No country withstood the pressure from Moldova in the first months.

It was not easy. We hosted hundreds of thousands of people in private homes. They received assistance, blankets, food, transportation. The State was up to the task, and this leads me to be optimistic about our ability to move forward, to cooperate in the search for solutions for the region. It has certainly been a lousy year. But if we compare it with the scenario of February and March, when we had to prepare for the possible arrival of tanks at our borders, surely with the intention of crossing them, it is less dramatic.

Nicu Popescu, during the interview.

javier carbajal

The Spanish

How did you handle the situation?

Of course you develop a certain psychological resistance, even political. Many of us have relatives and friends in Ukraine, including my colleague Dmitro Kuleba [ministro de Exteriores de Ucrania]. Whatever happens in Moldova, the situation is infinitely better than in Ukraine. And the Ukrainians are an example of courage and fearlessness. They resist. They fight. They are not intimidated by the cold, the Russian fire or the lack of energy supply. I do not forget it. We don’t have too much room for complaint.

They share EU candidate status with Ukraine. Beyond the necessary reforms, have you reached an internal consensus?

By tradition, we have a pro-European majority. It is true that there is a minority with other geopolitical preferences. We are a country extremely exposed to Russian propaganda on television. But, with their votes, the Moldovans prove their will. And I’ll tell you something else. We have a strong Europeanist majority, but we have an even larger majority of Moldovans who want to live in peace. And this implies, fundamentally, that we join the European Union.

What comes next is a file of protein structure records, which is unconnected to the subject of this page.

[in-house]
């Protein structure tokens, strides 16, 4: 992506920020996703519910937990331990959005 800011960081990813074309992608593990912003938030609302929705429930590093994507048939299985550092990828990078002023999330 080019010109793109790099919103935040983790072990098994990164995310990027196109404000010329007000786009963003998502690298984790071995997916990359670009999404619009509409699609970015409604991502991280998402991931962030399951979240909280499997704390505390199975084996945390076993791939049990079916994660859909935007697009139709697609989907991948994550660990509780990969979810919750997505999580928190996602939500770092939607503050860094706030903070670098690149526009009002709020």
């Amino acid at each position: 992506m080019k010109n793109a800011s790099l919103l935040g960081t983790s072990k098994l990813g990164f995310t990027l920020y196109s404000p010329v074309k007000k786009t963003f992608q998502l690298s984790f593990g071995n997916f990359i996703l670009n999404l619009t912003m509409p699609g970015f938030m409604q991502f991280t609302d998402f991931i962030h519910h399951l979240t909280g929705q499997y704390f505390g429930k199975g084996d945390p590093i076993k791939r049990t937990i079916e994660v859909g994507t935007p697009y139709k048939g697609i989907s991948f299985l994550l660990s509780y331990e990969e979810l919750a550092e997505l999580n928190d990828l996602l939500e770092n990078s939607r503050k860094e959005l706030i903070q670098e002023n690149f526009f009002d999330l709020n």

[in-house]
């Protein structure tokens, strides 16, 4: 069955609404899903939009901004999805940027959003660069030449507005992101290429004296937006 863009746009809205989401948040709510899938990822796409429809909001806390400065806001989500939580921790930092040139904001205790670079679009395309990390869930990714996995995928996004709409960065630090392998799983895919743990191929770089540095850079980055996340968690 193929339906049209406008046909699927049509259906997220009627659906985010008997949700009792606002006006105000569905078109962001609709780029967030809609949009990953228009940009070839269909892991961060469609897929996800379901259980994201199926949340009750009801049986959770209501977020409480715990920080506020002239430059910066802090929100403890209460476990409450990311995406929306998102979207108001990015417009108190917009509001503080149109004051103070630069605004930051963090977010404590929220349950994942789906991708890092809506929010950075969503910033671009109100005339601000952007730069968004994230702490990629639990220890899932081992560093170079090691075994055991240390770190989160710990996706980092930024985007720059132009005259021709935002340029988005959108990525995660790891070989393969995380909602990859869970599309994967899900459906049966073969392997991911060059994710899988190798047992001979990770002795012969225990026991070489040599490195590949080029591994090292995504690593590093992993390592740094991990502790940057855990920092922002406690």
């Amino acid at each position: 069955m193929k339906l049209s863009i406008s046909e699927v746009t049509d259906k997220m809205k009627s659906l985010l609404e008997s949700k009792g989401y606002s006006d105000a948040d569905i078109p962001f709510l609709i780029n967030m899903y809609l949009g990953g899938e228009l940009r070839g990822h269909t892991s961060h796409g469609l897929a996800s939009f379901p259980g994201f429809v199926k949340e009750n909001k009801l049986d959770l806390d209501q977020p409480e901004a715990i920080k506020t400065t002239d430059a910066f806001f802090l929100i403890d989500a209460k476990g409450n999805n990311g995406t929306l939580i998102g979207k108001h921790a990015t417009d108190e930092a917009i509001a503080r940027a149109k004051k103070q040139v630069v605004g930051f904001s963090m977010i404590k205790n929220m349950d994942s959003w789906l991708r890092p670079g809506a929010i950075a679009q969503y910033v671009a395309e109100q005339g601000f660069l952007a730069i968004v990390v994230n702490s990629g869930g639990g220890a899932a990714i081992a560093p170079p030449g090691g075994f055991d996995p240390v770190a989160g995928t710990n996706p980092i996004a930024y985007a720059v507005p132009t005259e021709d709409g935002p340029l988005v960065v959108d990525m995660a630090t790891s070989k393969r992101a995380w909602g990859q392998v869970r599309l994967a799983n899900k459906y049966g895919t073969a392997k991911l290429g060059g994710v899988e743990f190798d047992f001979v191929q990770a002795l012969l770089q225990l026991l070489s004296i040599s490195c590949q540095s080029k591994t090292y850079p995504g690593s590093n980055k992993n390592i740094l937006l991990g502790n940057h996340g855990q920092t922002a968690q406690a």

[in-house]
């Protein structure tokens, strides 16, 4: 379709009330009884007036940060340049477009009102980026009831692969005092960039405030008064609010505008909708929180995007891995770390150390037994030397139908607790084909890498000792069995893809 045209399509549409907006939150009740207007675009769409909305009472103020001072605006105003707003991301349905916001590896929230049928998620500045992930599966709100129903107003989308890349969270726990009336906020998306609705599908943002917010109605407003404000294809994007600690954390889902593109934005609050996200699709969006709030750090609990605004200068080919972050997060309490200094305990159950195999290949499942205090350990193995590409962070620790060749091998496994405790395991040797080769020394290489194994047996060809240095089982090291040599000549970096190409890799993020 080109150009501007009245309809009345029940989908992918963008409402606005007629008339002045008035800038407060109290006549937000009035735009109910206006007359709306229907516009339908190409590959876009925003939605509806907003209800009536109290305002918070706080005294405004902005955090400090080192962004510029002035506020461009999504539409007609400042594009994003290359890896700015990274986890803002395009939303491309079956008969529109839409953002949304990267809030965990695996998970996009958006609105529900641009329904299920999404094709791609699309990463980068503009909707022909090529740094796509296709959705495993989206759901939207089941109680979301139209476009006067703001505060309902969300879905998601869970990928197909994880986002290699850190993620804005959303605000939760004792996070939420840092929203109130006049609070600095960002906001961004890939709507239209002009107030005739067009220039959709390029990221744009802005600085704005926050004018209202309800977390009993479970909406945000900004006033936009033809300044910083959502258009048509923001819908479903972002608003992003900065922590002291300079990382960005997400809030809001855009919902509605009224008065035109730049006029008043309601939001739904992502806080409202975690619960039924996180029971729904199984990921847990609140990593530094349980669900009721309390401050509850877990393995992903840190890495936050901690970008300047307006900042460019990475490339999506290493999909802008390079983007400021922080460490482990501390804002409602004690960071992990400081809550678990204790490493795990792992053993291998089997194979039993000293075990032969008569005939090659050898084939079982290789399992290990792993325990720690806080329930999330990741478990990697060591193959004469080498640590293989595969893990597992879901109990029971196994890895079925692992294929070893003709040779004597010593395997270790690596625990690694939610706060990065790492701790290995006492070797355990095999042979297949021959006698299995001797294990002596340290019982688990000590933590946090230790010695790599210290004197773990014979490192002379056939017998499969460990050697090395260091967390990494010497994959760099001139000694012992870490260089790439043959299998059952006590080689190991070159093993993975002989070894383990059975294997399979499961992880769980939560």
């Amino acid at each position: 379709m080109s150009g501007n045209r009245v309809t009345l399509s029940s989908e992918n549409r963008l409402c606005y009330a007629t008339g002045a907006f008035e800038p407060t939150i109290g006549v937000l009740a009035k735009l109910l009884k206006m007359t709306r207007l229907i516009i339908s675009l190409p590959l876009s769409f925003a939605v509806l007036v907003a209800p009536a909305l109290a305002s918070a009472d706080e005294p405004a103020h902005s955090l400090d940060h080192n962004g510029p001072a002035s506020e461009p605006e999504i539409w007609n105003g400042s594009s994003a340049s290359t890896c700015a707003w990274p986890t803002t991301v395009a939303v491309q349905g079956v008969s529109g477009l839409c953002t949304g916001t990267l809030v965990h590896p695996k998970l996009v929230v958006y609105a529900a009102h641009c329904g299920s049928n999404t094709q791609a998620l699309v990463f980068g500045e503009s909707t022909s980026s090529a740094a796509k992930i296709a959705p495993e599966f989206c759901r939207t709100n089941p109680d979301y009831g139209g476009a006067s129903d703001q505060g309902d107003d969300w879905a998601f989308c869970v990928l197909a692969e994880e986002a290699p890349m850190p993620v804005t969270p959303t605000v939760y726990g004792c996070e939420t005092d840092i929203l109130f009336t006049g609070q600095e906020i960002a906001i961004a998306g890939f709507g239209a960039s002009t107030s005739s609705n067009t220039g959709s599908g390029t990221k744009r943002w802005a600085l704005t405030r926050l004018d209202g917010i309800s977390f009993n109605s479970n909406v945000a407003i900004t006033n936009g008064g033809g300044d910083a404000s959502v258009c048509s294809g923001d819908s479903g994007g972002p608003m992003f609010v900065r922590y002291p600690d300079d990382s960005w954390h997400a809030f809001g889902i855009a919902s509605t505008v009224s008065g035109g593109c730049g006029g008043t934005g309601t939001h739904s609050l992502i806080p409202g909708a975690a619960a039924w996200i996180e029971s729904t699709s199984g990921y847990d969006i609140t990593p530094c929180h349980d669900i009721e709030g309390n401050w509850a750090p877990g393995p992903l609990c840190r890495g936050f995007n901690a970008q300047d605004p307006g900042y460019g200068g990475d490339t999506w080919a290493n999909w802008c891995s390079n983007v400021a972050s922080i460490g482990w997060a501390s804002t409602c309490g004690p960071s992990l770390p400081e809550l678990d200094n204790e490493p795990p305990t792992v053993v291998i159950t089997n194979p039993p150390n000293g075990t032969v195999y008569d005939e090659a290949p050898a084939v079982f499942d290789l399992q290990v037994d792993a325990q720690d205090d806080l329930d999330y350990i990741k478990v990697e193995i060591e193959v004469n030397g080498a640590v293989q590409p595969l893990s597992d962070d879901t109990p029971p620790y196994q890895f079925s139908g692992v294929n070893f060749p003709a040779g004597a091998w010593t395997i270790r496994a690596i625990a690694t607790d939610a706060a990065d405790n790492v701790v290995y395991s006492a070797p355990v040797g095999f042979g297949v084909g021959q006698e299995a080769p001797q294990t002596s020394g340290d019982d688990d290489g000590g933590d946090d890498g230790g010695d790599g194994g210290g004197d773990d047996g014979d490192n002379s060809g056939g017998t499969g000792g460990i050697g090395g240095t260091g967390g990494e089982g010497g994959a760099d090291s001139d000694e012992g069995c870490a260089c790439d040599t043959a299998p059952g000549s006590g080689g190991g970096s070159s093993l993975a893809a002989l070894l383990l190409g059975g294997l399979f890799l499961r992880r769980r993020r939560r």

Are you suggesting that the war is uniting the Moldovans?

Not even those who have traditionally voted for pro-Russian parties want to live in a war zone. They don’t want to live in an autocratic state where their vote doesn’t count. They enjoy the virtues of democracy! Some of them have protested against the government. But only a European and democratic country respects your right to protest, your right to vote for anti-European parties. What unites all Moldovans is the will to live in peace and democracy. It is enough to turn on the television to see the destruction left by the bombardments and the tanks. What Moldovan would want to live in such a place? Neither. And the only way to keep our country in peace, safe, is with integration into democratic Europe.

“We are obligated to prepare for the worst possibilities, including military threats”

What would be the lace of Transnistria?

It is true that we have the separatist territory of Transnistria, with an illegal Russian military presence. But the situation is calm, at the moment. Hundreds of people go from one place to another in Moldova every day. I repeat: Moldovans living in Transnistria do not want to live in a war zone either. We suffer from the problem of separatism. But we seek a peaceful solution. The entire government is in contact with the authorities de facto in the region to ensure harmony. We have a deputy prime minister with that exclusive assignment. It will not be easy. But there is a mutual commitment, on both sides of the Dniester River, to move war away from our country and to manage our differences through dialogue.

It doesn’t seem like a problem that will be fixed anytime soon.

It’s hard to predict how and when we’ll fix it. It will depend on how the war ends and when. Because the war has a direct impact on the status of the talks with the Transnistrian authorities. But of course we want the reintegration and withdrawal of Russian troops illegally stationed there. And none of this affects the functioning of the Moldovan state or our European roadmap.

Do you have a clear plan to drive out the Russian troops?